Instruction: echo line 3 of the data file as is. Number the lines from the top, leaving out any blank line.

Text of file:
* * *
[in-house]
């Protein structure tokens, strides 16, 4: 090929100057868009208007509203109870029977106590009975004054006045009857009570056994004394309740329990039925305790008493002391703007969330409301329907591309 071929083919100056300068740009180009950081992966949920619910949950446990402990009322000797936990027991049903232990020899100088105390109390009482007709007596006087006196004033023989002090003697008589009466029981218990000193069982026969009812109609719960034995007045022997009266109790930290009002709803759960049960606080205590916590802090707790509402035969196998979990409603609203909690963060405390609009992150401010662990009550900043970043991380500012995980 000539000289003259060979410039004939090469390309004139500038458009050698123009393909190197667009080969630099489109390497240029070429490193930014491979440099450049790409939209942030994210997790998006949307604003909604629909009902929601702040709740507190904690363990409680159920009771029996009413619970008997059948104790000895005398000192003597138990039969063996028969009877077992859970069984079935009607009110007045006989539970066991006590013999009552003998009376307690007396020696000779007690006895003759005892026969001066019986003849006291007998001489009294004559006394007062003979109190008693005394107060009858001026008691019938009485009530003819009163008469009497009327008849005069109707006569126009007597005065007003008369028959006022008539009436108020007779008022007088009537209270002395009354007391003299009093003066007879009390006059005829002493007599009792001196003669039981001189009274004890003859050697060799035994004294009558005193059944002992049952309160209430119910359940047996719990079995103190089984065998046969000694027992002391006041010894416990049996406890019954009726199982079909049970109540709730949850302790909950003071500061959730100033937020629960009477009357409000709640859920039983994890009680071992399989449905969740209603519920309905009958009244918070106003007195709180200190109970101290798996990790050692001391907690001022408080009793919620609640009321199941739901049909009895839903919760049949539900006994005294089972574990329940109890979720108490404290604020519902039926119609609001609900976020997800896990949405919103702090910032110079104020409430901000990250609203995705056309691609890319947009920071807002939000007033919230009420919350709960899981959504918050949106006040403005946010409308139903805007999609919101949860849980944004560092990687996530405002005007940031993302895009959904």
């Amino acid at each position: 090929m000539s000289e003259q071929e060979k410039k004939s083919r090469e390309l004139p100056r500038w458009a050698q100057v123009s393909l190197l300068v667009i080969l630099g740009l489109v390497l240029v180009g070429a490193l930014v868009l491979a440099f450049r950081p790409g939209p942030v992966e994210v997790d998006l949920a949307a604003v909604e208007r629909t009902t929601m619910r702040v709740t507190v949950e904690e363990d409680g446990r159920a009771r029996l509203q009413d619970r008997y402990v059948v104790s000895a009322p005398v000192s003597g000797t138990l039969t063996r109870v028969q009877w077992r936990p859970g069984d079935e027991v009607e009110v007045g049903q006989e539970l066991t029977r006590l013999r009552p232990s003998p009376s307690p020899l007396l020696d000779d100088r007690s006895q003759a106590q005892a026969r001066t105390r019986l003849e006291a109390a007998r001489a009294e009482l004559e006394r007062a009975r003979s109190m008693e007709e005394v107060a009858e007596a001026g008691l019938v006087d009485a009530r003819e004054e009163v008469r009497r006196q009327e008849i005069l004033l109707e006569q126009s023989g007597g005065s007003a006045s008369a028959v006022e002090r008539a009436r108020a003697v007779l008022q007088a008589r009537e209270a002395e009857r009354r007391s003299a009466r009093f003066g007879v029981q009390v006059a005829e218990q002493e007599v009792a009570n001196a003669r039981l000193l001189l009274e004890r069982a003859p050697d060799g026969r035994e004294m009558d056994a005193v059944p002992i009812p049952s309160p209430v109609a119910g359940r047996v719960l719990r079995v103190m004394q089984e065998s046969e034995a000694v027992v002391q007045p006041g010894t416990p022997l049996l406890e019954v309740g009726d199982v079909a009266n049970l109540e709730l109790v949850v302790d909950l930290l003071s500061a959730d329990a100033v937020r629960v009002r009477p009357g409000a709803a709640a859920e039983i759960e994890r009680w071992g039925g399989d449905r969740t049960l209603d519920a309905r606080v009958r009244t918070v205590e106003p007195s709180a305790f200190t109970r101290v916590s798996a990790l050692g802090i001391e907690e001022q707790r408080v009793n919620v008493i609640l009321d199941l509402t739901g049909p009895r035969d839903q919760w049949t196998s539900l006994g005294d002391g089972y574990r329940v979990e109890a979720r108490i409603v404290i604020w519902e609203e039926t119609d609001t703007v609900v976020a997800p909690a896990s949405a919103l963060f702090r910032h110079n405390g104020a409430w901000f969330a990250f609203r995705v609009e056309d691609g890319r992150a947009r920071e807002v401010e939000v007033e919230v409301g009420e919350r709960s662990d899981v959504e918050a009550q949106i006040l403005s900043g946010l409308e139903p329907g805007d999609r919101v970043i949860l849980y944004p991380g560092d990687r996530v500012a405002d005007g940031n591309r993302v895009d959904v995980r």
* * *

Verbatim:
């Amino acid at each position: 090929m000539s000289e003259q071929e060979k410039k004939s083919r090469e390309l004139p100056r500038w458009a050698q100057v123009s393909l190197l300068v667009i080969l630099g740009l489109v390497l240029v180009g070429a490193l930014v868009l491979a440099f450049r950081p790409g939209p942030v992966e994210v997790d998006l949920a949307a604003v909604e208007r629909t009902t929601m619910r702040v709740t507190v949950e904690e363990d409680g446990r159920a009771r029996l509203q009413d619970r008997y402990v059948v104790s000895a009322p005398v000192s003597g000797t138990l039969t063996r109870v028969q009877w077992r936990p859970g069984d079935e027991v009607e009110v007045g049903q006989e539970l066991t029977r006590l013999r009552p232990s003998p009376s307690p020899l007396l020696d000779d100088r007690s006895q003759a106590q005892a026969r001066t105390r019986l003849e006291a109390a007998r001489a009294e009482l004559e006394r007062a009975r003979s109190m008693e007709e005394v107060a009858e007596a001026g008691l019938v006087d009485a009530r003819e004054e009163v008469r009497r006196q009327e008849i005069l004033l109707e006569q126009s023989g007597g005065s007003a006045s008369a028959v006022e002090r008539a009436r108020a003697v007779l008022q007088a008589r009537e209270a002395e009857r009354r007391s003299a009466r009093f003066g007879v029981q009390v006059a005829e218990q002493e007599v009792a009570n001196a003669r039981l000193l001189l009274e004890r069982a003859p050697d060799g026969r035994e004294m009558d056994a005193v059944p002992i009812p049952s309160p209430v109609a119910g359940r047996v719960l719990r079995v103190m004394q089984e065998s046969e034995a000694v027992v002391q007045p006041g010894t416990p022997l049996l406890e019954v309740g009726d199982v079909a009266n049970l109540e709730l109790v949850v302790d909950l930290l003071s500061a959730d329990a100033v937020r629960v009002r009477p009357g409000a709803a709640a859920e039983i759960e994890r009680w071992g039925g399989d449905r969740t049960l209603d519920a309905r606080v009958r009244t918070v205590e106003p007195s709180a305790f200190t109970r101290v916590s798996a990790l050692g802090i001391e907690e001022q707790r408080v009793n919620v008493i609640l009321d199941l509402t739901g049909p009895r035969d839903q919760w049949t196998s539900l006994g005294d002391g089972y574990r329940v979990e109890a979720r108490i409603v404290i604020w519902e609203e039926t119609d609001t703007v609900v976020a997800p909690a896990s949405a919103l963060f702090r910032h110079n405390g104020a409430w901000f969330a990250f609203r995705v609009e056309d691609g890319r992150a947009r920071e807002v401010e939000v007033e919230v409301g009420e919350r709960s662990d899981v959504e918050a009550q949106i006040l403005s900043g946010l409308e139903p329907g805007d999609r919101v970043i949860l849980y944004p991380g560092d990687r996530v500012a405002d005007g940031n591309r993302v895009d959904v995980r």